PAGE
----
San Francisco’s Moscone Convention Center has been a hallmark of San Francisco’s tourist infrastructure since the first of its three buildings opened in 1981, but a recent renovation and LEED for Existing Buildings: Operations and Maintenance (LEED EB: O&M) Gold certification show off the Center’s new vision and approach to sustainability – just in time to host the estimated 35,000+ attendees of Greenbuild 2012 next week.
Visitors sneak glimpses of the rooftop Yerba Buena Children’s Playground from one of the main halls.
This rendering shows some of the finish improvements to HOK’s original Moscone Center building (“before”).
The original 700,000 square foot building was designed by HOK to help transform a downtrodden, underutilized area adjacent to downtown into the thriving business center it is today; a second and third building later added much-needed capacity to the facility. After 30 years of heavy use, however, the buildings started to show their age. HOK returned to Moscone Center to give it a partial facelift, and to work with Jones Lang LaSalle towards LEED EB: O&M certification.
Covering an area of several city blocks, Moscone Center offers easy access for pedestrians, bicyclists and transit riders and also provides conventioneers walkable access to surrounding restaurants, shopping, museums, churches and lodging. Despite its size, the Center has a limited visual impact on the urban fabric, offering pedestrian-scale facades, underground parking, and rooftops covered with either photovoltaic panels or public park space. A two block walk from San Francisco’s Bay Area Rapid Transit (BART) Powell St. Station, visitors can reach Moscone from the airport in just a half hour.
The recent Moscone Center renovations included updated public spaces as well as technology upgrades, improved ventilation and lighting systems, enhanced operational efficiencies, and universal access for all visitors to the facility. Some of the more visible changes include wall-sized images of 35 of San Francisco’s neighborhoods, allowing visitors to get to know the “real” city, beyond its famous icons.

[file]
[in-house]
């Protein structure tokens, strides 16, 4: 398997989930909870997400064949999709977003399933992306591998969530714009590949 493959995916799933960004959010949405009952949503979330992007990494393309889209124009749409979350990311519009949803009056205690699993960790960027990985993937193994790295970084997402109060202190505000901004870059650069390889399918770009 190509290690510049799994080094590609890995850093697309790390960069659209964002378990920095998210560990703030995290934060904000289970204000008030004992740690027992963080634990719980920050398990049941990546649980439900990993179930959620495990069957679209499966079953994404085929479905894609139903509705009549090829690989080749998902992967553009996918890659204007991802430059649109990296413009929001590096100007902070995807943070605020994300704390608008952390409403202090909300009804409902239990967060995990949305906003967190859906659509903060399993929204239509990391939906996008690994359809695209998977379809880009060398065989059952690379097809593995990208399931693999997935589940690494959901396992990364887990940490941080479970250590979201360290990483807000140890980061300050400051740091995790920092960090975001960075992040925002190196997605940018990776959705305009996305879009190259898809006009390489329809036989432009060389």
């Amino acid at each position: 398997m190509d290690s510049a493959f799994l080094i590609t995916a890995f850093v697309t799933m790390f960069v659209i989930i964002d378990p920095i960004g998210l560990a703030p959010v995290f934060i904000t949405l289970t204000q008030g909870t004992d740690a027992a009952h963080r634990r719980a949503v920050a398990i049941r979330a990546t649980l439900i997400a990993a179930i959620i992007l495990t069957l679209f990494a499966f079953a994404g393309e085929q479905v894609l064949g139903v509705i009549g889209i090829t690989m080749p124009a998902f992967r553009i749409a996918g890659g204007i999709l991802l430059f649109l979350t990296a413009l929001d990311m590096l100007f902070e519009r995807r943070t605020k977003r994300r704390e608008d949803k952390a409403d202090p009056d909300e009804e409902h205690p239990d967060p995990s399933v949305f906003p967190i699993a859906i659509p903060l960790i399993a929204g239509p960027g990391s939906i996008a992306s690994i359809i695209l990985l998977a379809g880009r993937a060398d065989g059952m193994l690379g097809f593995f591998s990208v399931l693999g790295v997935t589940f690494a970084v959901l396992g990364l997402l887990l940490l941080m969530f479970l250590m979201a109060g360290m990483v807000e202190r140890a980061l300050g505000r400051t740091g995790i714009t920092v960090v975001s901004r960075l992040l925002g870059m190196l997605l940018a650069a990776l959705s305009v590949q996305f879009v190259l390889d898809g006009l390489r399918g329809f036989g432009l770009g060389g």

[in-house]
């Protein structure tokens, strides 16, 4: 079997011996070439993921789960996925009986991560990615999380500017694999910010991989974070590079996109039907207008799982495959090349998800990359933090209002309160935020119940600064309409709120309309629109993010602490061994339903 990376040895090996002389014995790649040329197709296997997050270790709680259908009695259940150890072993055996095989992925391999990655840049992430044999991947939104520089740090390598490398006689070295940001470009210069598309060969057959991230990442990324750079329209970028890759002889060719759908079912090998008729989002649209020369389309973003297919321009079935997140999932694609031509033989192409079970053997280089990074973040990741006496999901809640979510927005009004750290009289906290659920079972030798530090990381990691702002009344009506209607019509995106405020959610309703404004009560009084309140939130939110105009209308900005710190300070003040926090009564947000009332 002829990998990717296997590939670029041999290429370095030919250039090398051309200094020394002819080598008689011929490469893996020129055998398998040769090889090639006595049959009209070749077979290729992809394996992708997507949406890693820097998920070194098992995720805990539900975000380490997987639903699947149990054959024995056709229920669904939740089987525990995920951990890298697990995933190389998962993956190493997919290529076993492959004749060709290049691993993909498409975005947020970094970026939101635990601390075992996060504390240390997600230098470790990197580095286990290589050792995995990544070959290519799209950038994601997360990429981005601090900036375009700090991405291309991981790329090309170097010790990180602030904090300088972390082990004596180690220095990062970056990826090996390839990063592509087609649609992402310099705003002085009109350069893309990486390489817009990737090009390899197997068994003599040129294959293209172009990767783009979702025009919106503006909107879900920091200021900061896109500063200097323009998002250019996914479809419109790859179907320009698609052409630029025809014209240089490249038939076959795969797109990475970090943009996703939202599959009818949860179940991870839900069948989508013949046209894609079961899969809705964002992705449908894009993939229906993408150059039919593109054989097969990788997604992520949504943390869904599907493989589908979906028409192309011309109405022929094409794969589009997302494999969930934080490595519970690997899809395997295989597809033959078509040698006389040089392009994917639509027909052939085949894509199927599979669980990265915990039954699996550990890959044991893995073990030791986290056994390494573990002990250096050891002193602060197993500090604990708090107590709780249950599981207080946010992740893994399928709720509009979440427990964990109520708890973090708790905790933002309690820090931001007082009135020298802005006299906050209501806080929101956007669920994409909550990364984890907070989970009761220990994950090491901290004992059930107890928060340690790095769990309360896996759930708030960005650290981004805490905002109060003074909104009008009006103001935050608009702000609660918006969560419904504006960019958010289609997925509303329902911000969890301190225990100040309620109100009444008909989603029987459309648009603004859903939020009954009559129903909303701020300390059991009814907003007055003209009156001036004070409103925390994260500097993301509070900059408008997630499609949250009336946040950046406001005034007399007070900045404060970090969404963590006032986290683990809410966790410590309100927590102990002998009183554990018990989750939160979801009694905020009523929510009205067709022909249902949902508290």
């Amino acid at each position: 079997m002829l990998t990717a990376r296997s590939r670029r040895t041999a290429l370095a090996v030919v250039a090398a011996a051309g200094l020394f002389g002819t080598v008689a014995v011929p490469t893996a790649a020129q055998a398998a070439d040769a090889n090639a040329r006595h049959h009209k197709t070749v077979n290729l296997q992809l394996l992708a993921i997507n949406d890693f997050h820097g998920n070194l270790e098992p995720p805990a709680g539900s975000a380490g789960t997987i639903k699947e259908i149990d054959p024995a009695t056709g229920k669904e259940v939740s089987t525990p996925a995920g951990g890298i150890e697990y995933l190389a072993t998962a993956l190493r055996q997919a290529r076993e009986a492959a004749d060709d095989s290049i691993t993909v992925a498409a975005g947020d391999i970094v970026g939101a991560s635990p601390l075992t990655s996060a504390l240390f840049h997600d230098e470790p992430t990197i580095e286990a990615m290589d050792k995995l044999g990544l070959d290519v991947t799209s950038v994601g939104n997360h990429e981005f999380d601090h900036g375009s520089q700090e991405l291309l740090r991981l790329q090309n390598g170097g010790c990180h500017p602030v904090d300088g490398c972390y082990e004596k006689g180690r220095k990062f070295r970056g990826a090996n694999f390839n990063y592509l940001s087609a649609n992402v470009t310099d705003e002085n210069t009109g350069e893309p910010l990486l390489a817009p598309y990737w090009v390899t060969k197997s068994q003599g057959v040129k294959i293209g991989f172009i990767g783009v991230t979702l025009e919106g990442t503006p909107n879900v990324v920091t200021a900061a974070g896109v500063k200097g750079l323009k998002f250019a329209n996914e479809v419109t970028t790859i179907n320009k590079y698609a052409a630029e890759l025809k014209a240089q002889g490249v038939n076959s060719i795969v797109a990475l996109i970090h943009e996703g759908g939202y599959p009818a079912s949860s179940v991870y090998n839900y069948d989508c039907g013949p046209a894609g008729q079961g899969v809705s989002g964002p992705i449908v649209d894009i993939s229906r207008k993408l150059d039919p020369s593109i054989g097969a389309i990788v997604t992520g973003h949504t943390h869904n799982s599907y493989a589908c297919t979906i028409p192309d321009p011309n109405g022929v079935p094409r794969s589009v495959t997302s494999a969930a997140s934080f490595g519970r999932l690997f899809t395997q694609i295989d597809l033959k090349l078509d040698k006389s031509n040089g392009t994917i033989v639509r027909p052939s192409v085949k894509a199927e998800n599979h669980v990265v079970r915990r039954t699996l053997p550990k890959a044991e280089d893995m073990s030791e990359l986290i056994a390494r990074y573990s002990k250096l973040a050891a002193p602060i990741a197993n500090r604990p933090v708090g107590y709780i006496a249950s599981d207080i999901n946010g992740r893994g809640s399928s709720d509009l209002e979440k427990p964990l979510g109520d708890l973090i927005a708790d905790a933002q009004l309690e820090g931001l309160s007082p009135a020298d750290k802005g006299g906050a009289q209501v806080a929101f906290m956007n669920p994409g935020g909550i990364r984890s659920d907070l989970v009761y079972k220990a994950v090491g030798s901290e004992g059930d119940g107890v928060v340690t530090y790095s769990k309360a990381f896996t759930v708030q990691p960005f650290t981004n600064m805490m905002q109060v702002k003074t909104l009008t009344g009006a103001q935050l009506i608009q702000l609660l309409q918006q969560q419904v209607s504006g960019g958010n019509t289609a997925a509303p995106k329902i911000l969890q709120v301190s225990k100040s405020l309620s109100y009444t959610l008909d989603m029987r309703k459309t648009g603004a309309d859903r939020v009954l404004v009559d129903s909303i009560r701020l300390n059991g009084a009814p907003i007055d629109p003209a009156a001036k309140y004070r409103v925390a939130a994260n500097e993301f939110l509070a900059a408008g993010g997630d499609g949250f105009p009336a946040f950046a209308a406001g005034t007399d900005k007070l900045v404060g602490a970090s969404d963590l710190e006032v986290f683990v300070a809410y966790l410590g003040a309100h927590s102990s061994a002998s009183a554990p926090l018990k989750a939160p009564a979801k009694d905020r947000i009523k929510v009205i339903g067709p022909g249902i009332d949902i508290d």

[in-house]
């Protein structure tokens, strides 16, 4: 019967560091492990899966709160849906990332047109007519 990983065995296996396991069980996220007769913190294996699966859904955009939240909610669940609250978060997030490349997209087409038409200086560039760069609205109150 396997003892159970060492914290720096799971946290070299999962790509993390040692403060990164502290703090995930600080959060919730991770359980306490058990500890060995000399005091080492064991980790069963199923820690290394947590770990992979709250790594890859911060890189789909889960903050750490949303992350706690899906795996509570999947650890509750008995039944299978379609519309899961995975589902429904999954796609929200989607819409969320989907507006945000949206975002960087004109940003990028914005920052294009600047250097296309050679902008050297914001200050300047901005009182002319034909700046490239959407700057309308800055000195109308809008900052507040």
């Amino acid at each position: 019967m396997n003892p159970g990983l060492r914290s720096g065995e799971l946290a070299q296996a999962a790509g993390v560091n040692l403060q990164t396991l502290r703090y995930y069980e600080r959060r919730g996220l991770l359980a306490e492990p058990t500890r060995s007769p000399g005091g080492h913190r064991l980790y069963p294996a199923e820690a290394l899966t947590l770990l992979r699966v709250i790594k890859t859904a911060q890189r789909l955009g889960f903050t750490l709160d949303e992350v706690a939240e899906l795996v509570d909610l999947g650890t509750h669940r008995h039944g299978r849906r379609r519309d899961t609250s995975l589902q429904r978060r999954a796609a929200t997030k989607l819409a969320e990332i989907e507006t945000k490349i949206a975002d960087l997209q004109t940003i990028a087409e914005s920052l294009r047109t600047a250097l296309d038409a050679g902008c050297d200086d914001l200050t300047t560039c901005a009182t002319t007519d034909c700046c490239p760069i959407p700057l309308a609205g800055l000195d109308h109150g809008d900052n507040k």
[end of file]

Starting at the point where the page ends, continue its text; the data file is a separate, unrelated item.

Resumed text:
Iconic images of San Francisco’s neighborhoods and landmarks help visitors to experience parts of the city that lie farther afield.
Many of the green innovations won’t be immediately visible to visitors – the vast arrays of PV on the roofs or the green cleaning program, for example – but convention goers will directly experience some of the remodeled features. The public restrooms were upgraded to provide low flow plumbing fixtures, representing more than 30% savings from the building baseline. The facility management also excels in waste management and sustainable purchasing practices, achieving eight of the ten available Materials and Resources points.
Several of the upgrades demonstrate a shared vision between Moscone Center and Greenbuild, beyond the basic elements of a green building – the Center has Green Conference Attendee and Exhibitor Guidelines for all of its events, and there are educational kiosks and displays around the facility demonstrating its sustainability features. One important renovation – IT and communications upgrades – also supports the “@ Greenbuild” theme of this year’s conference. This is a key issue for a facility known for big name tech events like Macworld Expo, VMworld, Oracle, Google I/O, and others. Us San Francisco locals are excited to add “@ Greenbuild” to this fabled list of hot events and look forward to seeing you in Moscone Center next week.
This blog entry is cross-posted to USGBC’s Articles page.